In less than 15 years, there was a sharp decline in the size of the country's forests. Illegal logging was rampant especially  during and after the economic crisis that followed the monetary crisis in 1997/1998.  Illegal logging  was out of control amid the  political instability  that followed the crisis.

Politicians in Jakarta were too busy consolidating themselves to pay attention to handling illegal logging. As a result many HPH companies  could not continue operation. In 2005 only 257 units including integrated ones of 594 HPH companies remained active. The other 337 companies were no longer in operation.

The number of active HPH companies  declined  so was in the width of forest concession. In 2001, there were 375 HPH companies  with 46.2 million hectares of forest concession. In 2003, the number dropped to 267 companies with 27.8 million hectares of of concession.  In 2005, there only 257 active HPH with 24.8 million hectares of concession.

East Kalimantan has the largest number of HPH companies with 53 units followed by Papua with 48 companies,  and Central Kalimantan  43 companies. Papua, however, leads in width of HPH area totaling 8.1 million hectares, followed by East Kalimantan's  5.2 million hectares  and Central Kalimantan's  3 million hectares.

There are two categories of HPH namely one integrated with timber processing industry such as plywood factories and sawn timber factories; and one not integrated with timber processing industry. Among the 257 HPH companies only 68 having integrated HPH units  with 7.02 million hectares of concession. Most or 189 companies operate non integrated units totaling 17.76 million hectares.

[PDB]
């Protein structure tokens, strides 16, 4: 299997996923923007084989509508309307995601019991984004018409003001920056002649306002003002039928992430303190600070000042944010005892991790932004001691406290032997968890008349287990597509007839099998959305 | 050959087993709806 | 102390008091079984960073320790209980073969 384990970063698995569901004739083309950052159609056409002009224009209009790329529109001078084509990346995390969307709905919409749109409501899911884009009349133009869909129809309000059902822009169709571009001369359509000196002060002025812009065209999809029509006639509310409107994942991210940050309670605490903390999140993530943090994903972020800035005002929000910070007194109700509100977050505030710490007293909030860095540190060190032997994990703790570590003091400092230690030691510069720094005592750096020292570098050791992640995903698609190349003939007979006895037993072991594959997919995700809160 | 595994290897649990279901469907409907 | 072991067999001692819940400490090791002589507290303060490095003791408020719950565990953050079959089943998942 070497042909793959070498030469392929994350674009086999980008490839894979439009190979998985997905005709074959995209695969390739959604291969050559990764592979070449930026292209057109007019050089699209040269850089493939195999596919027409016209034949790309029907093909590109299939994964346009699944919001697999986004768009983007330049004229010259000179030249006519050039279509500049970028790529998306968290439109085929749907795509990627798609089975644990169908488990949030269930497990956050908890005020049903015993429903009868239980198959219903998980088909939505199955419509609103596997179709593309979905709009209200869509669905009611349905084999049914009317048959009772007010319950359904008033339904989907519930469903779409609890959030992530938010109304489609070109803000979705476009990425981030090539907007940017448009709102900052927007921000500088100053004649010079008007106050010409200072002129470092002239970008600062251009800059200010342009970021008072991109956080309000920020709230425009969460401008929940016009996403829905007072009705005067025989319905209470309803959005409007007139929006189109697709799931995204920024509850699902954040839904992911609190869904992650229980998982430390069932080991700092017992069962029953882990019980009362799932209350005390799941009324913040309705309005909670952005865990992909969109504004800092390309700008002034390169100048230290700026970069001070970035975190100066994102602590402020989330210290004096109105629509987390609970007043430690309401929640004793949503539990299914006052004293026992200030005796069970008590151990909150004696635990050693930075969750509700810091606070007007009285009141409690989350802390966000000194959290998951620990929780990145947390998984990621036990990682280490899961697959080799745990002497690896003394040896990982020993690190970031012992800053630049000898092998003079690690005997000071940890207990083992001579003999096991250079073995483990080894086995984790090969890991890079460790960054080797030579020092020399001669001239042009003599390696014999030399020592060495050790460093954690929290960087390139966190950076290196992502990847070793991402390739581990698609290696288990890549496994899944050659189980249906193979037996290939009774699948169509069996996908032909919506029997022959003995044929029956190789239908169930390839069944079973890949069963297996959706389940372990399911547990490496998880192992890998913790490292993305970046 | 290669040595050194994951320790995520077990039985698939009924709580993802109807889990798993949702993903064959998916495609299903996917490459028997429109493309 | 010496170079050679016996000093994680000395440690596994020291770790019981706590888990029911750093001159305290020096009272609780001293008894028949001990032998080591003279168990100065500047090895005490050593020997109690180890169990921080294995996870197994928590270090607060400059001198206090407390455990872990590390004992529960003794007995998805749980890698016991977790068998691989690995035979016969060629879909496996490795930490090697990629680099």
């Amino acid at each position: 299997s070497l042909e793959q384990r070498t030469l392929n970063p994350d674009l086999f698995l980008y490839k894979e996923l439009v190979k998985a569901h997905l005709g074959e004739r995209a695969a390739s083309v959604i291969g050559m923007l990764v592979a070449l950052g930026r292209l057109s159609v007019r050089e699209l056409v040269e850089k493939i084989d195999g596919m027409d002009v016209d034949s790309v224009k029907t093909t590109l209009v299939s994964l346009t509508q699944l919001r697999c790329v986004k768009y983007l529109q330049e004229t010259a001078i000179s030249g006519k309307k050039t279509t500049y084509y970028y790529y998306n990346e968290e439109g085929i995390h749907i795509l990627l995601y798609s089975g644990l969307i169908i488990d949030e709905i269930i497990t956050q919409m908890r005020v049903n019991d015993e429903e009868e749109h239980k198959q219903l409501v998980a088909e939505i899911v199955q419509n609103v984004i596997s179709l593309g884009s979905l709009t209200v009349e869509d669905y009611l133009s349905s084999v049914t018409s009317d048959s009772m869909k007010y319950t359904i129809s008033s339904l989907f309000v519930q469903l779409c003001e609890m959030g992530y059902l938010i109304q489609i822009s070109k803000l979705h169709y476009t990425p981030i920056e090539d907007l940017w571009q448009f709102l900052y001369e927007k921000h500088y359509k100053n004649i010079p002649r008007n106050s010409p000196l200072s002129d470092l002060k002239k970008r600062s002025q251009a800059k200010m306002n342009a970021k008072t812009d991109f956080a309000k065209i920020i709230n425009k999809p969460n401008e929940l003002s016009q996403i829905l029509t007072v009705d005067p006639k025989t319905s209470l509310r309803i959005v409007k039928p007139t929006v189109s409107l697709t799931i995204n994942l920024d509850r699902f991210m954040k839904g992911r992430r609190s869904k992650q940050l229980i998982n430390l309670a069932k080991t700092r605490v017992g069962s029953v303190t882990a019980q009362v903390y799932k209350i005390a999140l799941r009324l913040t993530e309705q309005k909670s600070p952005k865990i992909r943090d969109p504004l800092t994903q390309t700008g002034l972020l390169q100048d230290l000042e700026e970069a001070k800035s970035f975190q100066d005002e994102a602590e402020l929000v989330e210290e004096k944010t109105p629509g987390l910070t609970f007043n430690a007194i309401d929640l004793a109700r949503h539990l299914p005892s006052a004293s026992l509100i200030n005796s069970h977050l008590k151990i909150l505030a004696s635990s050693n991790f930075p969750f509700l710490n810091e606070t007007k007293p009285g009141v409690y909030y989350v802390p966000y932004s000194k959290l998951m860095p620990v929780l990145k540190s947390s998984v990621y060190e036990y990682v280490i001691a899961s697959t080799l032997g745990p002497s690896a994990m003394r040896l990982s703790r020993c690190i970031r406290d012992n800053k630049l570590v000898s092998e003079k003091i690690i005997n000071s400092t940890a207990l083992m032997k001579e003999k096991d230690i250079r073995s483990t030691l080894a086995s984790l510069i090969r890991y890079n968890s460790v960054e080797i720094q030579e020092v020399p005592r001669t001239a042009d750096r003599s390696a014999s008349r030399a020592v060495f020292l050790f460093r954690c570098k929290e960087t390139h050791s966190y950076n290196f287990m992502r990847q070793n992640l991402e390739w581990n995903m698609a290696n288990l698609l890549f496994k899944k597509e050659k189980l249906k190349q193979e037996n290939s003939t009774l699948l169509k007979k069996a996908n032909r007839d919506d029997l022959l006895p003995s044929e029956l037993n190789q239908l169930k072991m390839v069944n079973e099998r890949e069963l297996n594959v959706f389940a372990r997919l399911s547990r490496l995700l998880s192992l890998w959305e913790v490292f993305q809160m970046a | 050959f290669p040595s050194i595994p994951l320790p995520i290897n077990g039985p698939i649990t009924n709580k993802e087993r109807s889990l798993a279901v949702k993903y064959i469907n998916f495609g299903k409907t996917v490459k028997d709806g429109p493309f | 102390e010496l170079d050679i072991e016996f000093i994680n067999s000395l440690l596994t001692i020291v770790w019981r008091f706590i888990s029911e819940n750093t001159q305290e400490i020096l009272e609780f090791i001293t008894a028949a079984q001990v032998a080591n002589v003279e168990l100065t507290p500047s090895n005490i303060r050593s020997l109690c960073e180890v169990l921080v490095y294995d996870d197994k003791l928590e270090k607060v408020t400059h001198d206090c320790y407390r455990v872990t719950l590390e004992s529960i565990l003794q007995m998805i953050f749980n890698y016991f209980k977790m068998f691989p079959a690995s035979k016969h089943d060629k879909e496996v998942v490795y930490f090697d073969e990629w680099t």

Part of the integrated units are integrated with plywood factories, block board factories and particle board factories  and the rest with sawn timber, wood working and moulding factories.

HPH holders and  width  of areas

The following  table shows holders of integrated and non integrated units of HPH.
Among the holders of non-integrated units of HPH, 50 largest companies control 55.6% of the total areas of non-integrated HPH

Table - List of holders of integrated and non-integrated HPH, 2005
       50 largest holders of non-integrated units of HPH- 2005
No.        Name of company                Province                Width  of HPH (ha)
1        Anuraga                        West Kalimantan        691,700
2        Membramo Alaa Mandiri,PT        Papua                        691,700
3        ITCI, PT                                East Kalimantan                470,200
4        Hanurata Coy Ltd (Sorong)        Papua                        417,570
5        Essam Timber                        East Kalimantan                355,000
6        Intisixta,PT                        Southeast Sulawesi        296,000
7        Rimba Megahlestari                Papua                        250,000
8        Teluk Bintuni Mina Agro Karya        Papua                        239,000
9        ITCI Kayan Hutani (IKANI),PT        East Kalimantan                218,375
10        Daya Sakti Krida Unggul                Central Kalimantan        212,000

Slashing of HPH licenses
The government has started reducing the number of HPH holders  and their HPH areas since 2000. Production forests have been reduced in width that the number of trees ready for harvest has also declined. The government, therefore, decided to gradually reduced the number of HPH units and areas given to a company group.